Joey Barton hit back at his critics on Saturday with a stunning performance against Wolves. He passed well, tackled well, ran the game in the middle and even grabbed a scuffed goal. It was nearly a perfect game for the ex-Newcastle and Manchester City player, but it wouldn’t be Joey Barton if there was no controversy to talk about.
After receiving a horrific tackle from ‘Kelvin’ Henry near the final whistle, with the linesman metres away and for some reason not giving a foul, he lay on the floor receiving increasing abuse from the Wolves fans. However, after a nearly perfect game he couldn’t resist showing us his ‘darker side’ and goaded the home fans by reminding them of the score with his hands. The confrontation with Henry continued after the final whistle when apparently Barton reminded Henry of how much money he was earning and that Henry was only a “Sunday league player”.
The Match of the Day viewers then got to see ANOTHER side to Joey, acting the ‘clown’ after he threw a plastic bottle at Shaun Derry’s head during an interview and yet we wonder why he’s not allowed an interview himself? Nothing could be taken away from his or the team’s performance in which they could have been five up by half time. Early goals from new-captain Barton and man of the match Faurlin pretty much secured the win as Wolves struggled to challenge Paddy Kenny’s goal.
Barton did score a goal but what impressed me more this week was his passing; I criticised it against Newcastle but put it down to nerves. This week however, he completed an astonishing 35 out of 42 passes (83%) and made 18 final third passes of which 14 were successful and this really helped QPR create chances on their way to an incredible 17 goal attempts.
QPR once again dominated the midfield and the 5 man midfield certainly seems to be working, the new signings working nicely with the regulars. QPR bettered Wolves on the number of passes and the percentage of accurate passes. 236 out of 324 passes were completed (73%) and once again Warnock has seemed to have axed his long ball tactics for more attractive football. This will please QPR fans no end. The midfield passed the ball well to create chances and were unlucky not to have converted more. They did have to work hard, winning 47 out of 93 possession duals, edging the number of duals won compared to Wolves and this proved important in keeping the balance of the game in QPR’s favour.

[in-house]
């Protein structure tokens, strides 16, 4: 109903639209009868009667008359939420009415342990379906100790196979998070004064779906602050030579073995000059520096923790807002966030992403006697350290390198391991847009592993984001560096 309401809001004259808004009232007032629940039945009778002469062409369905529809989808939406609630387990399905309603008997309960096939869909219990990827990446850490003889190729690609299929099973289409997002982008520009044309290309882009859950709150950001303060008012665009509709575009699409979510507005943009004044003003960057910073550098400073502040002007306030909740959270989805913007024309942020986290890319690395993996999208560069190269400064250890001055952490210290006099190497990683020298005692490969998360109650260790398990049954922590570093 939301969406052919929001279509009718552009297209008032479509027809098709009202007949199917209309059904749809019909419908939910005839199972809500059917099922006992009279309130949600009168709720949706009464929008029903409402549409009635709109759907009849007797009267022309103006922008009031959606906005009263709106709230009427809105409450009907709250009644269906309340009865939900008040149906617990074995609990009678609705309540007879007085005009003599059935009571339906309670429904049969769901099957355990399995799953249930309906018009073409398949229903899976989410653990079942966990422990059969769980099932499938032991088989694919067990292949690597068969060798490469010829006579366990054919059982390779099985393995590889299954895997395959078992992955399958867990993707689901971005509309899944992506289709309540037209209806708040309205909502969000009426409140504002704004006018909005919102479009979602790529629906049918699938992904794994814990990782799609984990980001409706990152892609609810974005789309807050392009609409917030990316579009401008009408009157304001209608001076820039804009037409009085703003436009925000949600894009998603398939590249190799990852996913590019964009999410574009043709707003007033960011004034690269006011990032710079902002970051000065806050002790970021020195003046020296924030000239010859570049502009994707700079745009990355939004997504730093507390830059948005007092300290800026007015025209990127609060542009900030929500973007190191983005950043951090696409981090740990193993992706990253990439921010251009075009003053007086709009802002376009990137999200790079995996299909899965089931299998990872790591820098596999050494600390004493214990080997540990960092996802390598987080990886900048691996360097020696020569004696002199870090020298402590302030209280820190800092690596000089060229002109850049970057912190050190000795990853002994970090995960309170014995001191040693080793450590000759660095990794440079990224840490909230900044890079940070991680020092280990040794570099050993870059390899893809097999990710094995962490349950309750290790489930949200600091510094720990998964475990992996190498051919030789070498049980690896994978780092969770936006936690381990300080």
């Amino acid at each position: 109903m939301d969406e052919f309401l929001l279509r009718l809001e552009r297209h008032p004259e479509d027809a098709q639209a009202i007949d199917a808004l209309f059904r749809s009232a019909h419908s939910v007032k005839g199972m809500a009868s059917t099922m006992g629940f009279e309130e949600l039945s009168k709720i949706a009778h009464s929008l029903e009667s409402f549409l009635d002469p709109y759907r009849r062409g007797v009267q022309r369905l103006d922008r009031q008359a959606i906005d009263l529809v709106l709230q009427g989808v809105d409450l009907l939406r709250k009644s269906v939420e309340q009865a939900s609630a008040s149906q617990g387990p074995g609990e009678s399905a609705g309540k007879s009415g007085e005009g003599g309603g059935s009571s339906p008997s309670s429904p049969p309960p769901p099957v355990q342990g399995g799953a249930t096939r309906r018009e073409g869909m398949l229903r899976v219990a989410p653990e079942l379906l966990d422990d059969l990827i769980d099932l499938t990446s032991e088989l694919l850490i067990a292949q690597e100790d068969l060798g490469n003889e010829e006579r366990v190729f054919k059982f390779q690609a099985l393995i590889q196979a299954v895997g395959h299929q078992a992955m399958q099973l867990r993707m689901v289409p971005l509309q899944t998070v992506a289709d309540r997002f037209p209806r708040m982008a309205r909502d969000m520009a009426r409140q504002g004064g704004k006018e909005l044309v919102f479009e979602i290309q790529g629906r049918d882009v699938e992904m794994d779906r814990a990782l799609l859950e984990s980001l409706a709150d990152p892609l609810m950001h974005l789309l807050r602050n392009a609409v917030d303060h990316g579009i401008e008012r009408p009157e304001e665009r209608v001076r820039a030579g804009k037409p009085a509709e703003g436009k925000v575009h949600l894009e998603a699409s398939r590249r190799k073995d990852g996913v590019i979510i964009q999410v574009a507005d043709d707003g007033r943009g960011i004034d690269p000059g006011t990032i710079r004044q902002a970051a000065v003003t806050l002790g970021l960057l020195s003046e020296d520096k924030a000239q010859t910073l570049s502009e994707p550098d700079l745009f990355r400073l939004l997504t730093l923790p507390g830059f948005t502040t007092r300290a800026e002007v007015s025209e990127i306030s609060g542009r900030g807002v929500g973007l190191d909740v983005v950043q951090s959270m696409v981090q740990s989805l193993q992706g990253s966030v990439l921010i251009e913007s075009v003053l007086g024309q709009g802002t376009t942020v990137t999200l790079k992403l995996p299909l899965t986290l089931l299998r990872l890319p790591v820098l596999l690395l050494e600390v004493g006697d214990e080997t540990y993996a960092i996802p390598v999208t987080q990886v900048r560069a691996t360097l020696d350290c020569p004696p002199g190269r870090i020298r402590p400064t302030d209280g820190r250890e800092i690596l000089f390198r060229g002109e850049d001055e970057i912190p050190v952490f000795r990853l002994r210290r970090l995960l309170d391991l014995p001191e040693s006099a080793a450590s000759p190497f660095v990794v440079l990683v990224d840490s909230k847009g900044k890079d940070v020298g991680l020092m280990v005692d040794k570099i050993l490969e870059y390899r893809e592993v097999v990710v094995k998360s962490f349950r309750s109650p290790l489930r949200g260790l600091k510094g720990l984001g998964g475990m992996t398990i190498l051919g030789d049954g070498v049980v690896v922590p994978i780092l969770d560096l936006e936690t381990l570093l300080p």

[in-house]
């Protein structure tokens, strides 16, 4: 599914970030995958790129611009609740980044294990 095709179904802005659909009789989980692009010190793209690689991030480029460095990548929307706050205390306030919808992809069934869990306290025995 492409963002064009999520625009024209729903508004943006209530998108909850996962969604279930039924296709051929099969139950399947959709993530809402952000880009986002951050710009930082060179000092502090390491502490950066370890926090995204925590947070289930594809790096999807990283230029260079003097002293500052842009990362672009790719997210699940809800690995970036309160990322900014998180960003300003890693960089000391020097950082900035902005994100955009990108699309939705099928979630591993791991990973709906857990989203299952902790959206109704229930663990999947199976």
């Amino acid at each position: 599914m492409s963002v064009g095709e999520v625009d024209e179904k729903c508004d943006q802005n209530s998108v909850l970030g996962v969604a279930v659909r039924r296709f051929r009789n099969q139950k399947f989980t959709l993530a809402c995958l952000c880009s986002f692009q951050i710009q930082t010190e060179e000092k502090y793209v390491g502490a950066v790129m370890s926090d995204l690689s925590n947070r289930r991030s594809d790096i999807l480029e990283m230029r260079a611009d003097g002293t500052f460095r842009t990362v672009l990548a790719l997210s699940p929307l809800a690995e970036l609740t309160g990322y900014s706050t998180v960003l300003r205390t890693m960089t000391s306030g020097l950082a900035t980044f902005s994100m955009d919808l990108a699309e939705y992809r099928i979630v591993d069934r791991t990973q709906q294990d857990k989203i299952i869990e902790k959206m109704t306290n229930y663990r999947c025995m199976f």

Faurlin and Barton in the middle are showing true signs of a chemistry between them and increased the opinion that Warnock’s midfield five will be key to QPR’s success this season. Apart from scoring a brilliant volley from outside the area, two minutes after Barton’s opener, Faurlin also passed the ball very well as his statistics support. He completed 41 of his 49 passes (84%) 27 out of 31 passes were in the Wolves half which showed he was not afraid to get forward and his volley showed us what he can do when he does.
New signing Shaun Wright-Phillips continued his brilliant start at his new home with an assist for Barton’s 8th minute goal and he very nearly scored himself in the second half. After a good bit of skill, he was able to drill a shot on to the Wolves’ woodwork and was unlucky not to turn this game into a rout. Wright-Phillips’ passing continued to impress, completing 10 out of his 12 passes (83%) as well as winning 6 of his 11 possession duals and two of his three shots were on target. Not only do the statistics support him, he also looked dangerous whenever near the ball on Saturday afternoon and I am waiting to see Fabio and co. once again showing interest in him.
During the first few weeks of this season, especially P.T.F (pre-Tony Fernandez) it was worrying to see QPR’s lack of attempts on goal and we were curious as to where the goals were going to come from. Since then, Fernandez and Warnock have been able to get their players in. The curiosity has vanished and suddenly QPR are a force to be reckoned with. With the last two performances in mind, QPR could have had 10 goals instead of just 3. The flowing football in midfield seems to be the key to what has changed Rangers’ outlook on the Premier League. The long ball tactics were never going to work against teams who are bigger, stronger and better at it than QPR (Bolton) so this new attractive style of play is not only pleasing to the eye but also seems to be getting the best out of the players.
Talking of getting the best out of players, you cannot go a week at QPR without Adel Taarabt being mentioned in the news. Apparently this week he wants more money and a new contract, only to be reminded he isn’t our outright ‘talisman’ anymore. One thing he can rely on is that any questioning of his place in the team, two weeks ago should have been answered.
He has played very well in the last two games and surely, once again secured his place back in the team. Who knows, maybe it’s the better players around him? Maybe it’s the fear of being stuck in the reserves or maybe it’s the fact that the transfer window opens in 4 months and he’s still hoping for a move away from W12? We don’t know, but as long as he performs here and now (his partnership with Wright-Phillips is personally the best news so far) Rangers will continue to edge closer to that all important 40 point mark.
I also suggested last week that QPR don’t have an experienced, Premiership striker and I was weary of the fact that we didn’t have a 20 goal-a-season man. However, DJ Campbell showed he can continue his scoring form from last season. Less than quarter of an hour after his intro to the match, he scored. A real striker’s finish! So I was wrong, I believe he is the final piece of the jigsaw and deserves a starting place; whether at the expense of Bothroyd or not, that’s up to Warnock. He hasn’t been wrong so far.